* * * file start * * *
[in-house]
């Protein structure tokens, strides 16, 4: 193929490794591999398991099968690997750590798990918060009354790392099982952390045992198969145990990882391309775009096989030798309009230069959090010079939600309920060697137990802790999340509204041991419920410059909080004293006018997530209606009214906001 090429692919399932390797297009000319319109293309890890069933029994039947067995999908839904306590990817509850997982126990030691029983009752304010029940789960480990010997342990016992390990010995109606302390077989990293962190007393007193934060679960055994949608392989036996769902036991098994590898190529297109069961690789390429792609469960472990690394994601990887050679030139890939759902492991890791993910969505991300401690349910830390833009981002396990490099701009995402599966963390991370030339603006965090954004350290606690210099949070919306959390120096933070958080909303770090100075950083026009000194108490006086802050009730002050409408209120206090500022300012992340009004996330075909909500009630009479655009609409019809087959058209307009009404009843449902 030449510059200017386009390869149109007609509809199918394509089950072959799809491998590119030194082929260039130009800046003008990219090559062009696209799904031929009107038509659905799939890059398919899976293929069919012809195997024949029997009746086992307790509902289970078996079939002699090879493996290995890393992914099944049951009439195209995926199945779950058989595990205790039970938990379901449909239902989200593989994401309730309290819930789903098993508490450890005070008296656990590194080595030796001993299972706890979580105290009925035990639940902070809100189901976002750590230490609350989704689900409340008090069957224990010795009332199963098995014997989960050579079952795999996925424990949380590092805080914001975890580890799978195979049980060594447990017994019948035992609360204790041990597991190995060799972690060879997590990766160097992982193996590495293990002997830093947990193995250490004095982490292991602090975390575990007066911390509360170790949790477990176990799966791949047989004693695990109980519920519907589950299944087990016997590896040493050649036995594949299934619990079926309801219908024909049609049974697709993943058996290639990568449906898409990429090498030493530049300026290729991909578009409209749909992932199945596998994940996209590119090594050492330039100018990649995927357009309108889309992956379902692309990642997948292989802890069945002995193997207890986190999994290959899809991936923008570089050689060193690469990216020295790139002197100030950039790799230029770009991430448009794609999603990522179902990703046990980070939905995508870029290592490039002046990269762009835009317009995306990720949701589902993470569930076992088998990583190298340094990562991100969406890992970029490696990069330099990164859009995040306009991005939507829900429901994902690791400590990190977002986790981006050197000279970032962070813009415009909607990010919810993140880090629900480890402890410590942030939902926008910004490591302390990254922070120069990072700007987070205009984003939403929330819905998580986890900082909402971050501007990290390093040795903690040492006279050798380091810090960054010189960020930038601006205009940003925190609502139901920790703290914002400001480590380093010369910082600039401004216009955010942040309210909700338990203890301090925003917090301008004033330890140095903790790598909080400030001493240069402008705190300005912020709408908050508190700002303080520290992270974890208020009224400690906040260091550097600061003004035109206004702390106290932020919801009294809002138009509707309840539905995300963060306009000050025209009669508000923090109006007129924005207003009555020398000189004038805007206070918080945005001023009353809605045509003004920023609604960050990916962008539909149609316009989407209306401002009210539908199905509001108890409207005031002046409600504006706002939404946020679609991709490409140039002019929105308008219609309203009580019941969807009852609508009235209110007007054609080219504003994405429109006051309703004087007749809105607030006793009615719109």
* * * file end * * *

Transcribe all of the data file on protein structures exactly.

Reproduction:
[in-house]
């Protein structure tokens, strides 16, 4: 193929490794591999398991099968690997750590798990918060009354790392099982952390045992198969145990990882391309775009096989030798309009230069959090010079939600309920060697137990802790999340509204041991419920410059909080004293006018997530209606009214906001 090429692919399932390797297009000319319109293309890890069933029994039947067995999908839904306590990817509850997982126990030691029983009752304010029940789960480990010997342990016992390990010995109606302390077989990293962190007393007193934060679960055994949608392989036996769902036991098994590898190529297109069961690789390429792609469960472990690394994601990887050679030139890939759902492991890791993910969505991300401690349910830390833009981002396990490099701009995402599966963390991370030339603006965090954004350290606690210099949070919306959390120096933070958080909303770090100075950083026009000194108490006086802050009730002050409408209120206090500022300012992340009004996330075909909500009630009479655009609409019809087959058209307009009404009843449902 030449510059200017386009390869149109007609509809199918394509089950072959799809491998590119030194082929260039130009800046003008990219090559062009696209799904031929009107038509659905799939890059398919899976293929069919012809195997024949029997009746086992307790509902289970078996079939002699090879493996290995890393992914099944049951009439195209995926199945779950058989595990205790039970938990379901449909239902989200593989994401309730309290819930789903098993508490450890005070008296656990590194080595030796001993299972706890979580105290009925035990639940902070809100189901976002750590230490609350989704689900409340008090069957224990010795009332199963098995014997989960050579079952795999996925424990949380590092805080914001975890580890799978195979049980060594447990017994019948035992609360204790041990597991190995060799972690060879997590990766160097992982193996590495293990002997830093947990193995250490004095982490292991602090975390575990007066911390509360170790949790477990176990799966791949047989004693695990109980519920519907589950299944087990016997590896040493050649036995594949299934619990079926309801219908024909049609049974697709993943058996290639990568449906898409990429090498030493530049300026290729991909578009409209749909992932199945596998994940996209590119090594050492330039100018990649995927357009309108889309992956379902692309990642997948292989802890069945002995193997207890986190999994290959899809991936923008570089050689060193690469990216020295790139002197100030950039790799230029770009991430448009794609999603990522179902990703046990980070939905995508870029290592490039002046990269762009835009317009995306990720949701589902993470569930076992088998990583190298340094990562991100969406890992970029490696990069330099990164859009995040306009991005939507829900429901994902690791400590990190977002986790981006050197000279970032962070813009415009909607990010919810993140880090629900480890402890410590942030939902926008910004490591302390990254922070120069990072700007987070205009984003939403929330819905998580986890900082909402971050501007990290390093040795903690040492006279050798380091810090960054010189960020930038601006205009940003925190609502139901920790703290914002400001480590380093010369910082600039401004216009955010942040309210909700338990203890301090925003917090301008004033330890140095903790790598909080400030001493240069402008705190300005912020709408908050508190700002303080520290992270974890208020009224400690906040260091550097600061003004035109206004702390106290932020919801009294809002138009509707309840539905995300963060306009000050025209009669508000923090109006007129924005207003009555020398000189004038805007206070918080945005001023009353809605045509003004920023609604960050990916962008539909149609316009989407209306401002009210539908199905509001108890409207005031002046409600504006706002939404946020679609991709490409140039002019929105308008219609309203009580019941969807009852609508009235209110007007054609080219504003994405429109006051309703004087007749809105607030006793009615719109």